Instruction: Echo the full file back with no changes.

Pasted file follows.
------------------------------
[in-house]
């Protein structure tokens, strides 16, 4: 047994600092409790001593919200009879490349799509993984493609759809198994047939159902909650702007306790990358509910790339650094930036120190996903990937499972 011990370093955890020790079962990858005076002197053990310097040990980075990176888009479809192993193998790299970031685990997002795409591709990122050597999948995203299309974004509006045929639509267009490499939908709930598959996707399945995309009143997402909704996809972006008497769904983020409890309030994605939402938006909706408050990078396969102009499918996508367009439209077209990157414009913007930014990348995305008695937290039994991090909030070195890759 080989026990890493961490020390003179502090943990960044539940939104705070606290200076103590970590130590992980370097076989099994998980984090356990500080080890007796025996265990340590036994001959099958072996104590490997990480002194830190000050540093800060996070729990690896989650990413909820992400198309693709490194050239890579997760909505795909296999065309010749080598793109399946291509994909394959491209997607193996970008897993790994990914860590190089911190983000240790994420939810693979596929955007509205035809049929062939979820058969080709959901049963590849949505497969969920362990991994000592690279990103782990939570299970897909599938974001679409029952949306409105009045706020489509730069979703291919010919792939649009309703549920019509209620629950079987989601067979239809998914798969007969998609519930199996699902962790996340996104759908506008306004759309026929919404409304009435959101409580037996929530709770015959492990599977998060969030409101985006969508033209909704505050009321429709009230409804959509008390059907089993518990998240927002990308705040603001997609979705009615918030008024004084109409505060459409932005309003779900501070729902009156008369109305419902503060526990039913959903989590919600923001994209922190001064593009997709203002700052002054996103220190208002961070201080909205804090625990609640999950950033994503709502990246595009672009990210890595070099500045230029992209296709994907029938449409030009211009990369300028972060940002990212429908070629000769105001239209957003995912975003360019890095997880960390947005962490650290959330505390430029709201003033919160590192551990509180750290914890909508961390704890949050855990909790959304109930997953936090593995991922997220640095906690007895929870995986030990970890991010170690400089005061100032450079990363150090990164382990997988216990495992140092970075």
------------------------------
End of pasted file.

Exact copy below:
[in-house]
């Protein structure tokens, strides 16, 4: 047994600092409790001593919200009879490349799509993984493609759809198994047939159902909650702007306790990358509910790339650094930036120190996903990937499972 011990370093955890020790079962990858005076002197053990310097040990980075990176888009479809192993193998790299970031685990997002795409591709990122050597999948995203299309974004509006045929639509267009490499939908709930598959996707399945995309009143997402909704996809972006008497769904983020409890309030994605939402938006909706408050990078396969102009499918996508367009439209077209990157414009913007930014990348995305008695937290039994991090909030070195890759 080989026990890493961490020390003179502090943990960044539940939104705070606290200076103590970590130590992980370097076989099994998980984090356990500080080890007796025996265990340590036994001959099958072996104590490997990480002194830190000050540093800060996070729990690896989650990413909820992400198309693709490194050239890579997760909505795909296999065309010749080598793109399946291509994909394959491209997607193996970008897993790994990914860590190089911190983000240790994420939810693979596929955007509205035809049929062939979820058969080709959901049963590849949505497969969920362990991994000592690279990103782990939570299970897909599938974001679409029952949306409105009045706020489509730069979703291919010919792939649009309703549920019509209620629950079987989601067979239809998914798969007969998609519930199996699902962790996340996104759908506008306004759309026929919404409304009435959101409580037996929530709770015959492990599977998060969030409101985006969508033209909704505050009321429709009230409804959509008390059907089993518990998240927002990308705040603001997609979705009615918030008024004084109409505060459409932005309003779900501070729902009156008369109305419902503060526990039913959903989590919600923001994209922190001064593009997709203002700052002054996103220190208002961070201080909205804090625990609640999950950033994503709502990246595009672009990210890595070099500045230029992209296709994907029938449409030009211009990369300028972060940002990212429908070629000769105001239209957003995912975003360019890095997880960390947005962490650290959330505390430029709201003033919160590192551990509180750290914890909508961390704890949050855990909790959304109930997953936090593995991922997220640095906690007895929870995986030990970890991010170690400089005061100032450079990363150090990164382990997988216990495992140092970075």